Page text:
Author's note: This lesson plan is meant to accompany an essay on the historiography of antebellum black protest published in the journal The History Teacher.

The history of free African Americans in the antebellum North is a vital though understudied component of American history. For students, an understanding of black protest in the early nineteenth century contextualizes discussion of the abolitionists, who cannot properly be understood without recourse to those who inspired them, and who they claimed to represent. Additionally, the larger significances of the Civil War and Reconstruction, which brought about a revolution (though an unfulfilled one) in civil rights, are impossible to comprehend without an appreciation of a long tradition of civil rights activism stretching back to the earliest free black communities. Finally, incorporating free blacks into American history erodes stereotypes that continue to linger in textbooks and the popular historical consciousness. Slavery and racism were not southern phenomena but national ones; incorporating free blacks into the national story thus complicates considerably popular narratives of American history predicated on the triumphalism of Northern free market values.

If simply including free blacks into history courses is difficult, it is a much larger challenge to convey to students the subtleties of scholarly debates over the nature of African-American protest in the antebellum period. Few students are prepared for such discussions. College and high school textbooks now generally acknowledge the significance of free black communities in American history, but these still receive precious little analysis amid the huge range of other topics addressed in the standard survey of American history. Unsurprisingly, textbooks specializing in African-American history tend to do a far better job. Still, resources for moving beyond the lecture and textbook remain scarce.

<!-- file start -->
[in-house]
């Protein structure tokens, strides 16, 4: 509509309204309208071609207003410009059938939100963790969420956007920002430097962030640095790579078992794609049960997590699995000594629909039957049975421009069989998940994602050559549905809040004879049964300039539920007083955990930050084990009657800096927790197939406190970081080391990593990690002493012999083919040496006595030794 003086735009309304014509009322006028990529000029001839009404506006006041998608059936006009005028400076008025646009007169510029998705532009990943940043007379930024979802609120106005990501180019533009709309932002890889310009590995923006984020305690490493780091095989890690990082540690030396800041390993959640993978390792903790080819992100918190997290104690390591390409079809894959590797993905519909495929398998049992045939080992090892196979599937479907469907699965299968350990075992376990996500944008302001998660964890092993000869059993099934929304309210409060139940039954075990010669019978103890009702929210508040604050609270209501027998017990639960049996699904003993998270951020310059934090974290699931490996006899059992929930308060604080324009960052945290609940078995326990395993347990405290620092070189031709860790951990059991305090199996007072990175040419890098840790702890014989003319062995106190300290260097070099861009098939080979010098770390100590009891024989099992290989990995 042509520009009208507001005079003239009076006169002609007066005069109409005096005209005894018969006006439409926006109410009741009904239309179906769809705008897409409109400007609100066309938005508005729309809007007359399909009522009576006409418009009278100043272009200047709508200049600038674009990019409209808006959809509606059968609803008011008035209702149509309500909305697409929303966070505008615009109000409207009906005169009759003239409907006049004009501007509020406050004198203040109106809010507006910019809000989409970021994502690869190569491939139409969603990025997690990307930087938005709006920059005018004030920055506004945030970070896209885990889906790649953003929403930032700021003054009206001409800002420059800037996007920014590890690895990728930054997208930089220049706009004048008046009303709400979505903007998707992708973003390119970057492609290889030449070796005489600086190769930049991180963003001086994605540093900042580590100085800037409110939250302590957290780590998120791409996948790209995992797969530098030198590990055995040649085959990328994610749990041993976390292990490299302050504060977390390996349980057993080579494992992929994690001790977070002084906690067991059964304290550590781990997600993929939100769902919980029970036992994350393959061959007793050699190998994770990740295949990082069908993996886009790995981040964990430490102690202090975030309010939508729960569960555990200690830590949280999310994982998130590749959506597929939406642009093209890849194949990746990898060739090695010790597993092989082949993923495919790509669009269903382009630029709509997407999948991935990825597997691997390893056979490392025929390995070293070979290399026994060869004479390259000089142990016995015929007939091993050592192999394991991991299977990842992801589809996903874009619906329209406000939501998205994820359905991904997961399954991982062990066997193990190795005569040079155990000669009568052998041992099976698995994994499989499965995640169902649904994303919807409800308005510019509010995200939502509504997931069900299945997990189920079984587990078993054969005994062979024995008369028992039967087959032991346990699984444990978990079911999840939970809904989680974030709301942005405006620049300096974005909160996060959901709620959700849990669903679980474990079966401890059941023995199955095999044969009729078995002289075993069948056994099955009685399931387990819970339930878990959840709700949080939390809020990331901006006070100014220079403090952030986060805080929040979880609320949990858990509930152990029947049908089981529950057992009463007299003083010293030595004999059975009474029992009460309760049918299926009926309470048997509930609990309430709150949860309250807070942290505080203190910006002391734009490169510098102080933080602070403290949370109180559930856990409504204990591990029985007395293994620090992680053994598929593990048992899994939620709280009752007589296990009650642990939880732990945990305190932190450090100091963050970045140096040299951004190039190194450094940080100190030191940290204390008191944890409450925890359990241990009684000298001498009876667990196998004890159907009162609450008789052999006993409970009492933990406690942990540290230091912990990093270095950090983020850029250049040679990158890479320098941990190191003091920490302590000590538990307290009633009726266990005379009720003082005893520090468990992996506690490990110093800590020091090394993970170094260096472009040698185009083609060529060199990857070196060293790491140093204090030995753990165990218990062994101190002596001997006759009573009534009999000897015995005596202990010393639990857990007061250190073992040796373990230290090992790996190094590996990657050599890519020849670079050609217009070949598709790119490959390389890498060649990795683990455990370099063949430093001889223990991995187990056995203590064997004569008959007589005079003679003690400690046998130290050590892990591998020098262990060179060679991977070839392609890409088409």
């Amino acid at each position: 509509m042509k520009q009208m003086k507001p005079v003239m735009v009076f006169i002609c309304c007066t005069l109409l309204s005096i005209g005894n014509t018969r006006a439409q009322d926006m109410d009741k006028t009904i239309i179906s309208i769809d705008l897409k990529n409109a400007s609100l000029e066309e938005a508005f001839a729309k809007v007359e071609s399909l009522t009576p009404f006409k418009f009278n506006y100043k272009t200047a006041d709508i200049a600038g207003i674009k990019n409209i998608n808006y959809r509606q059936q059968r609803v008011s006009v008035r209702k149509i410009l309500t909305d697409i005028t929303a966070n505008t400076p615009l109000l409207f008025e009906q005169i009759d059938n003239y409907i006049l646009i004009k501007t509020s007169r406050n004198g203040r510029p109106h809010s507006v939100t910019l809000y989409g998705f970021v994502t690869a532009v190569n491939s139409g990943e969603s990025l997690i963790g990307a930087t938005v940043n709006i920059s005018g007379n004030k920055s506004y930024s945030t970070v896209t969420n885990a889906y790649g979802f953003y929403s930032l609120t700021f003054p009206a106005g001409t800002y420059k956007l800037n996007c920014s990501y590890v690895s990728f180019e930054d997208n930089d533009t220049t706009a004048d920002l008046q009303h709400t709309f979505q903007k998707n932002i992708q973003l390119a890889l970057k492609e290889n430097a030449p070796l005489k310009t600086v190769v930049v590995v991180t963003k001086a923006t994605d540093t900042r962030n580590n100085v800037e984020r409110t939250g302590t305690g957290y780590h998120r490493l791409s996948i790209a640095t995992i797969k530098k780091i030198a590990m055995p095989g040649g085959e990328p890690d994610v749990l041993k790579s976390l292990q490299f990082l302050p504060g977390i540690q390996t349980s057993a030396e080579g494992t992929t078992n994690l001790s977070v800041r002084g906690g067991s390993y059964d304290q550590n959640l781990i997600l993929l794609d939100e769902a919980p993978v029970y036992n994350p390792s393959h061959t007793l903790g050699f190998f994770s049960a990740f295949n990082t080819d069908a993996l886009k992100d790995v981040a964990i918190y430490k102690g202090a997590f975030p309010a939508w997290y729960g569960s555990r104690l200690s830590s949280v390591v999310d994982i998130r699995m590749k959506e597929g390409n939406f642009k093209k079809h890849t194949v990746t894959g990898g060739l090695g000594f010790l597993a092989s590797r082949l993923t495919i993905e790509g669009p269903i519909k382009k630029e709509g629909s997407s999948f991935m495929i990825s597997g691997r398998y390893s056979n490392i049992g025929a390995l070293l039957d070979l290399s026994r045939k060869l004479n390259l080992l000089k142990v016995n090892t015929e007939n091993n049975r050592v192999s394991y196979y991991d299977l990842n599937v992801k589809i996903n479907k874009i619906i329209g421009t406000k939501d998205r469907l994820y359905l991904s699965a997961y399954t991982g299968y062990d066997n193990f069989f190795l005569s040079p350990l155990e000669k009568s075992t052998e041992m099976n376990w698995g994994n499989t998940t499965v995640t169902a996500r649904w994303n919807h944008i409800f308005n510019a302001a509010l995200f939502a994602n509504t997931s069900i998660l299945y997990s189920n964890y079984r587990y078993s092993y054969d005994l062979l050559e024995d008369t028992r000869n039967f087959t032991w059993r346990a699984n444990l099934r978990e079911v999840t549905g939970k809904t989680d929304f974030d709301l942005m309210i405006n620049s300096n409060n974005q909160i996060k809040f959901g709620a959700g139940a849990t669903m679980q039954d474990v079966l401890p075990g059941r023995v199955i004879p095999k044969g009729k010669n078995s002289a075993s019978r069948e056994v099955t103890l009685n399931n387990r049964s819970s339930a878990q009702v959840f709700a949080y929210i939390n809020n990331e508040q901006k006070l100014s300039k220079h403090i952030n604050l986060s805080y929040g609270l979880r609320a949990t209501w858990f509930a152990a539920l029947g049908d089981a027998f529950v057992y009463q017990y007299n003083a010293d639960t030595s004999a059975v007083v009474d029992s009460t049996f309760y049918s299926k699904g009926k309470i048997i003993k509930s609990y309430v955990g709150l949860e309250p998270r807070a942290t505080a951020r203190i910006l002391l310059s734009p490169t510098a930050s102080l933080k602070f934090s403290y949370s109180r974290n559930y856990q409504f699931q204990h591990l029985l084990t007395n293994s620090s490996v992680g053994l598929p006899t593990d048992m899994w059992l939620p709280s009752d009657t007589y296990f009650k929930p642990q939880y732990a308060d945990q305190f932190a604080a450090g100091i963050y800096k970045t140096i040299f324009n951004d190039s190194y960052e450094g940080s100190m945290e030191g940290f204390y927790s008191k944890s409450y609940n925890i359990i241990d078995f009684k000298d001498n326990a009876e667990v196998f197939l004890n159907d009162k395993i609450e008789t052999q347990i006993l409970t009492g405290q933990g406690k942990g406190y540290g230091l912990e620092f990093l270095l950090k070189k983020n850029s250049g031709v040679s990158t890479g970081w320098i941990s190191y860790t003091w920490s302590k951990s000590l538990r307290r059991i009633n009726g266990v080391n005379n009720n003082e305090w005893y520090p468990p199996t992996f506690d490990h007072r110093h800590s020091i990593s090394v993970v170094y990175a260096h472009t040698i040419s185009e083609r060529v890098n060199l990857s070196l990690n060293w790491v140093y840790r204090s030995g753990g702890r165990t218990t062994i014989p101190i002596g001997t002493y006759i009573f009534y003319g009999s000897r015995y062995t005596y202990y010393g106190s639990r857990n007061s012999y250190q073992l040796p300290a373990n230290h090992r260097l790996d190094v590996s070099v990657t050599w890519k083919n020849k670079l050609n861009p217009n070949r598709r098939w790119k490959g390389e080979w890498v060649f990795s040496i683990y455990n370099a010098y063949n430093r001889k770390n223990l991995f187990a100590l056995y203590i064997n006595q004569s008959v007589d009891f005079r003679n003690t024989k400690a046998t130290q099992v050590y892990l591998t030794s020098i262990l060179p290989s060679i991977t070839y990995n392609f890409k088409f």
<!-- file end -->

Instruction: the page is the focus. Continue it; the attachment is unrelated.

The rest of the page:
The teaching unit included with this essay is designed to introduce students to basic concepts in the history of free blacks and black protest thought in the antebellum period. It is intended as a resource for teachers as well as an example of how educators might begin to incorporate discussions of antebellum free blacks into their class sessions. A range of historical methodologies has been presented in an effort to engage a similarly broad range of learning styles.

Ultimately, the questions raised by studying a relatively small group of marginalized Americans yields intriguing — and disturbing — suggestions about the nature America itself. What do we make of a nation that freed northern slaves as a consequence of the American Revolution, only to deny them equality once freed? How do our views of Jacksonian democracy change when we consider that race relations became more tension-filled at the very time when suffrage restrictions for white men fell? How do we contend with the paradox of a North that provided for the destruction of slavery after the American Revolution, but continued to deny blacks the basic rights of citizenship and in fact pioneered forms of segregation later used in the South after Reconstruction? How does our view of the coming of the Civil War change when we consider a long tradition of Northern black activists arguing as much against Northern prejudice as against Southern slavery? These questions, once the province of a handful of radical scholars, can now be broached by students in high school and college classrooms.

Please incorporate this lesson plan into your own teaching or writing as you see fit. You may freely reproduce any part of this website for your students - I ask only that you properly cite the source. For those who wish to share parts of this website with students, I have provided links to .pdf versions of each handout, which may be printed out and xeroxed free of charge. I have also provided a .pdf version of the guides as a whole. ("PDF" stands for "portable document format"; .pdf files can be easily read using Adobe's Acrobat Reader, which can be downloaded for free by clicking here.)

Patrick Rael
Brunswick, Maine
July 2005